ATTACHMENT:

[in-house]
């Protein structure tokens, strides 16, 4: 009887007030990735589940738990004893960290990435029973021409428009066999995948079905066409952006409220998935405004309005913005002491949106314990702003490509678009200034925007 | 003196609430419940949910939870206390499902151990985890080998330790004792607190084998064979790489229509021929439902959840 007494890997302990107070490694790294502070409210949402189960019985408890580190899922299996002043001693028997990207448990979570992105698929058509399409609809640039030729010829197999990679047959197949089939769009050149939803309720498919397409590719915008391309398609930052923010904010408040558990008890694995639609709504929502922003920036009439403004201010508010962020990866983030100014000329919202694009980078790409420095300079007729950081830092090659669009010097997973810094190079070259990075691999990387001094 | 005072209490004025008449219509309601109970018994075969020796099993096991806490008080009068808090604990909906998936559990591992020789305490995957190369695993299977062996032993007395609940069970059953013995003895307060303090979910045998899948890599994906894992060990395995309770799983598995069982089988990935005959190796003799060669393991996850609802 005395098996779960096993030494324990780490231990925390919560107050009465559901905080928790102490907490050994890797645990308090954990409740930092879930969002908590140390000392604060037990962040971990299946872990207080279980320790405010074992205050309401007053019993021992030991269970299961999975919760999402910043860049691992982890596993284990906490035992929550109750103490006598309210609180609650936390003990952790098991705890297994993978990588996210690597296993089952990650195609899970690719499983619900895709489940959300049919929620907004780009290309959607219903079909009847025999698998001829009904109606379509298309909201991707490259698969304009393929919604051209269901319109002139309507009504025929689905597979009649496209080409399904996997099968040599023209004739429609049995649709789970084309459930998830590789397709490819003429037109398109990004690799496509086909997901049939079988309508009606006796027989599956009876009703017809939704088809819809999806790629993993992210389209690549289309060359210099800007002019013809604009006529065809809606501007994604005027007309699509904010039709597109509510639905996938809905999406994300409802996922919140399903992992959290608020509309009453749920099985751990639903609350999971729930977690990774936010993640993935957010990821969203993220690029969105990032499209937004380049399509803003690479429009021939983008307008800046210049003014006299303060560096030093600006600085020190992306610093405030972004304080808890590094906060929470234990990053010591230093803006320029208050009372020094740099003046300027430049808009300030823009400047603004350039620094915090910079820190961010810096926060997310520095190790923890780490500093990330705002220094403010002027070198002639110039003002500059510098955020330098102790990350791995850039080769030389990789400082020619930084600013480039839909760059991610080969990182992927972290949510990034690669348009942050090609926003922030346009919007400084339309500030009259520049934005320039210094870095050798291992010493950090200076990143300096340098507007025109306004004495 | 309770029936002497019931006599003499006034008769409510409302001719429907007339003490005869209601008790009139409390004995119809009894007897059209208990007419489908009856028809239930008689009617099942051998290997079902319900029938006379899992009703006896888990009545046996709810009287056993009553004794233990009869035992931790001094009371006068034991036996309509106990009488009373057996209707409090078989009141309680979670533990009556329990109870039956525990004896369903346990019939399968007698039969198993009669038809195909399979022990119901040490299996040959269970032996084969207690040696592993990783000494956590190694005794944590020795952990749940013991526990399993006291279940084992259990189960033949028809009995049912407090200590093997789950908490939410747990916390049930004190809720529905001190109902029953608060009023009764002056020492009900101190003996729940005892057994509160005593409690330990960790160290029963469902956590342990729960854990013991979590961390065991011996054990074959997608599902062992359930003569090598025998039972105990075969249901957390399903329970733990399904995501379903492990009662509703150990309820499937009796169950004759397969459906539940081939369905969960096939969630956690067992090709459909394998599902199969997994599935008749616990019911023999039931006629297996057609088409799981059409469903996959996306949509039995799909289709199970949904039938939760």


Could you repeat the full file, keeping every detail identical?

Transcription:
[in-house]
């Protein structure tokens, strides 16, 4: 009887007030990735589940738990004893960290990435029973021409428009066999995948079905066409952006409220998935405004309005913005002491949106314990702003490509678009200034925007 | 003196609430419940949910939870206390499902151990985890080998330790004792607190084998064979790489229509021929439902959840 007494890997302990107070490694790294502070409210949402189960019985408890580190899922299996002043001693028997990207448990979570992105698929058509399409609809640039030729010829197999990679047959197949089939769009050149939803309720498919397409590719915008391309398609930052923010904010408040558990008890694995639609709504929502922003920036009439403004201010508010962020990866983030100014000329919202694009980078790409420095300079007729950081830092090659669009010097997973810094190079070259990075691999990387001094 | 005072209490004025008449219509309601109970018994075969020796099993096991806490008080009068808090604990909906998936559990591992020789305490995957190369695993299977062996032993007395609940069970059953013995003895307060303090979910045998899948890599994906894992060990395995309770799983598995069982089988990935005959190796003799060669393991996850609802 005395098996779960096993030494324990780490231990925390919560107050009465559901905080928790102490907490050994890797645990308090954990409740930092879930969002908590140390000392604060037990962040971990299946872990207080279980320790405010074992205050309401007053019993021992030991269970299961999975919760999402910043860049691992982890596993284990906490035992929550109750103490006598309210609180609650936390003990952790098991705890297994993978990588996210690597296993089952990650195609899970690719499983619900895709489940959300049919929620907004780009290309959607219903079909009847025999698998001829009904109606379509298309909201991707490259698969304009393929919604051209269901319109002139309507009504025929689905597979009649496209080409399904996997099968040599023209004739429609049995649709789970084309459930998830590789397709490819003429037109398109990004690799496509086909997901049939079988309508009606006796027989599956009876009703017809939704088809819809999806790629993993992210389209690549289309060359210099800007002019013809604009006529065809809606501007994604005027007309699509904010039709597109509510639905996938809905999406994300409802996922919140399903992992959290608020509309009453749920099985751990639903609350999971729930977690990774936010993640993935957010990821969203993220690029969105990032499209937004380049399509803003690479429009021939983008307008800046210049003014006299303060560096030093600006600085020190992306610093405030972004304080808890590094906060929470234990990053010591230093803006320029208050009372020094740099003046300027430049808009300030823009400047603004350039620094915090910079820190961010810096926060997310520095190790923890780490500093990330705002220094403010002027070198002639110039003002500059510098955020330098102790990350791995850039080769030389990789400082020619930084600013480039839909760059991610080969990182992927972290949510990034690669348009942050090609926003922030346009919007400084339309500030009259520049934005320039210094870095050798291992010493950090200076990143300096340098507007025109306004004495 | 309770029936002497019931006599003499006034008769409510409302001719429907007339003490005869209601008790009139409390004995119809009894007897059209208990007419489908009856028809239930008689009617099942051998290997079902319900029938006379899992009703006896888990009545046996709810009287056993009553004794233990009869035992931790001094009371006068034991036996309509106990009488009373057996209707409090078989009141309680979670533990009556329990109870039956525990004896369903346990019939399968007698039969198993009669038809195909399979022990119901040490299996040959269970032996084969207690040696592993990783000494956590190694005794944590020795952990749940013991526990399993006291279940084992259990189960033949028809009995049912407090200590093997789950908490939410747990916390049930004190809720529905001190109902029953608060009023009764002056020492009900101190003996729940005892057994509160005593409690330990960790160290029963469902956590342990729960854990013991979590961390065991011996054990074959997608599902062992359930003569090598025998039972105990075969249901957390399903329970733990399904995501379903492990009662509703150990309820499937009796169950004759397969459906539940081939369905969960096939969630956690067992090709459909394998599902199969997994599935008749616990019911023999039931006629297996057609088409799981059409469903996959996306949509039995799909289709199970949904039938939760």